The process involved in product naming can take months or years to complete. Some key steps include specifying the objectives of the branding, developing the product name itself, evaluating names through target market testing and focus groups, choosing a final product name, and finally identifying it as a trademark for protection. Continue reading

May 22, 2017

Phenakistiscope

Joseph Plateau

The phenakistiscope [fen-uh-kiss-tuh-skohp] was the first widespread animation device that created a fluent illusion of motion. The phenakistiscope is regarded as one of the first forms of moving media entertainment that paved the way for the future motion picture and film industry. It is sometimes compared to GIF animation since both show a short continuous loop.

A phenakisticope usually comes in the form of a spinning cardboard disc attached vertically to a handle. Arrayed radially around the disc’s center are a series of pictures showing sequential phases of the animation. Small rectangular apertures are spaced evenly around the rim of the disc. The user would spin the disc and look through the moving slits at the images reflected in a mirror. The scanning of the slits across the reflected images keeps them from simply blurring together, so that the user can see a rapid succession of images that appear to be a single moving picture. Continue reading

May 5, 2017

McCollough Effect

Celeste McCollough

The McCollough effect is a phenomenon of human visual perception discovered by American psychologist Celeste McCollough in 1965 in which colorless gratings appear colored contingent on the orientation of the gratings. It is an aftereffect requiring a period of induction to produce it. For example, if someone alternately looks at a red horizontal grating and a green vertical grating for a few minutes, a black-and-white horizontal grating will then look greenish and a black-and-white vertical grating will then look pinkish.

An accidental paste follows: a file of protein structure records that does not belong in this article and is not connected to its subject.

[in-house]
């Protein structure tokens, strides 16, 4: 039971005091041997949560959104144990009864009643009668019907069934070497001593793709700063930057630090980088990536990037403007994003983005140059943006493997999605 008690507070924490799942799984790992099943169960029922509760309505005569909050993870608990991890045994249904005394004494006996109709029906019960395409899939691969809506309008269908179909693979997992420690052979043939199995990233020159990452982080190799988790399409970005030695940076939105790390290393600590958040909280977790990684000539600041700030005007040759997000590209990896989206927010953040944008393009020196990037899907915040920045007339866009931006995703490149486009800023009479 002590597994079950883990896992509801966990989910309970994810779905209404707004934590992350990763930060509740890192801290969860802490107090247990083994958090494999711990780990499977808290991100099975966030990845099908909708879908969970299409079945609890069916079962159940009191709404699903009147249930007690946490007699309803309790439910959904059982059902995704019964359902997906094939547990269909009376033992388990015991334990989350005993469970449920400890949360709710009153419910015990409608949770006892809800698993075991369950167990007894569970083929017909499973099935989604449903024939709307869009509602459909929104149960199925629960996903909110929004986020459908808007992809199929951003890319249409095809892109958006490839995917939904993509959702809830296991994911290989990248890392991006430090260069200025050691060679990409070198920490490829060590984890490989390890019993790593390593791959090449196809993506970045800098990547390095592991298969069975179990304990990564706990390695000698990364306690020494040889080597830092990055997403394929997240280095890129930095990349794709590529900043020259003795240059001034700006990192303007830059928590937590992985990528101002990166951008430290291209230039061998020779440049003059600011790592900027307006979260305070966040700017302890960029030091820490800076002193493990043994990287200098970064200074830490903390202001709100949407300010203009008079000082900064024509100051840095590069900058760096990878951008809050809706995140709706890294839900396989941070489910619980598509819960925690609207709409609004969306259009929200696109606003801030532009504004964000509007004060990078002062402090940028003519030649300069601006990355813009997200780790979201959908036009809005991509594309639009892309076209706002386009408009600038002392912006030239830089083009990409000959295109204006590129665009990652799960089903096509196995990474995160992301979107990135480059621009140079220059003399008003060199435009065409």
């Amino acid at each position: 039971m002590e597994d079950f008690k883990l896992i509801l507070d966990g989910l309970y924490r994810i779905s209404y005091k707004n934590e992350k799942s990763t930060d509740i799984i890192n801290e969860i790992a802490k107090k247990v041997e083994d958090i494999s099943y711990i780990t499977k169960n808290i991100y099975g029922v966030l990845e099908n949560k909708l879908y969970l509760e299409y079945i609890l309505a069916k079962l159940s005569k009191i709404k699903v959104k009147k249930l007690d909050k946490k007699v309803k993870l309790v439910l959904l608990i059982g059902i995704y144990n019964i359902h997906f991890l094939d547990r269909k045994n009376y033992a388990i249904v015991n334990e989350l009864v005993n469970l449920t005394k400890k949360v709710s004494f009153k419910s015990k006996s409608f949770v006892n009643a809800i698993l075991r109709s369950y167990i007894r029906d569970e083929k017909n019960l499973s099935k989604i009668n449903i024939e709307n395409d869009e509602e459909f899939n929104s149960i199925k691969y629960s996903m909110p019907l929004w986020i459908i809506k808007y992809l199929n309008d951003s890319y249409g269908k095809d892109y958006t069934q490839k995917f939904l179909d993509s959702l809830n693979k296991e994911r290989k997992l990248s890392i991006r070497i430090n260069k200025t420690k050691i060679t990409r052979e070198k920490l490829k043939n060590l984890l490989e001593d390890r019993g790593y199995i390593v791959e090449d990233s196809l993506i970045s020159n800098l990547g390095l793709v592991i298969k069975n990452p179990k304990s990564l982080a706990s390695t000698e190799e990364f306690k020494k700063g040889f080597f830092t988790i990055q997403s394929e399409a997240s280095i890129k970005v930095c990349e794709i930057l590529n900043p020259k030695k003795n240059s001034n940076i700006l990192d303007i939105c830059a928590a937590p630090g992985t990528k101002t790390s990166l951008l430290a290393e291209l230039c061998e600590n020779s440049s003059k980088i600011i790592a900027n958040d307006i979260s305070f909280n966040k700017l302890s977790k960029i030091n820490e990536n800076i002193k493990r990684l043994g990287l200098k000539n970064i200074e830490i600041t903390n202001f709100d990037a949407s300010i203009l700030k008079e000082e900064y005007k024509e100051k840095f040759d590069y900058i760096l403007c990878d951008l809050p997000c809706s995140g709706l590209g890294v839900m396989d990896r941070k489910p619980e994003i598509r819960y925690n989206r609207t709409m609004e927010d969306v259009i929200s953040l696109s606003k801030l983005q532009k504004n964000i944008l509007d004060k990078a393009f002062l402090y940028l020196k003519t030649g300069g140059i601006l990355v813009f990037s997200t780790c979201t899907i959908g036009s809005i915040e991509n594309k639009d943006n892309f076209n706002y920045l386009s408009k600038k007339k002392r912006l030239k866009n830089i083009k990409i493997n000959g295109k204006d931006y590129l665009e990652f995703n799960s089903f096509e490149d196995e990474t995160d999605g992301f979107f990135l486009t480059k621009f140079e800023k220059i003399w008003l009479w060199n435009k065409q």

The effect is remarkable because it is very long-lasting. McCollough originally reported that aftereffects may last for an hour or more, but they can persist much longer. A 1975 study found that 15 minutes of induction can lead to an effect lasting three and a half months. Continue reading

April 24, 2017

Gary Anderson

Recycling symbol

Container Corporation of America

Gary Anderson (b. 1947) is an influential graphic designer and architect. He is most well known as the designer of the ‘recycling symbol,’ one of the most readily recognizable logos in the world. His contribution to modern graphic design has been compared to those of early pioneering modernists such as Herbert Bayer. His design for a symbol to embody the concept of recycling has been compared to iconic trademarks such as those for Coca-Cola and Nike.

It has been called one of America’s ‘most important design icons’ and has helped to encourage global recycling. In some countries, such as the UK, the symbol carries such implicit meaning that it requires government permission to be used. Although the symbol is the most widely known of his accomplishments, Anderson has also made important contributions in the areas of urban planning and urban development. Continue reading

April 17, 2017

Idiot Plot

Burn After Reading

In literary criticism, an idiot plot is ‘a plot which is kept in motion solely by virtue of the fact that everybody involved is an idiot’ and where the story would otherwise be over if this were not the case. It is a narrative where its conflict comes from characters not recognizing, or not being told, key information that would resolve the conflict, often because of plot contrivance.

The only thing that prevents the conflict’s resolution is the character’s constant avoidance or obliviousness of it throughout the plot, even if it was already obvious to the viewer, so the characters are all ‘idiots’ in that they are too obtuse to simply resolve the conflict immediately. Continue reading

April 10, 2017

This Is Your Brain on Drugs

Partnership for a Drug Free America

This Is Your Brain on Drugs was a large-scale US anti-narcotics campaign by Partnership for a Drug-Free America (PDFA) launched in 1987, that used three televiztelevised public service announcements (PSAs) and a related poster campaign.

The 30-second version of the first PSA shows a man in a starkly furnished apartment who asks if there is anyone out there who still doesn’t understand the dangers of drug abuse. He holds up an egg and says, ‘This is your brain,’ before motioning to a frying pan and adding, ‘This is drugs.’ He then cracks open the egg, fries the contents, and says, ‘This is your brain on drugs.’ Finally he looks up at the camera and asks, ‘Any questions?’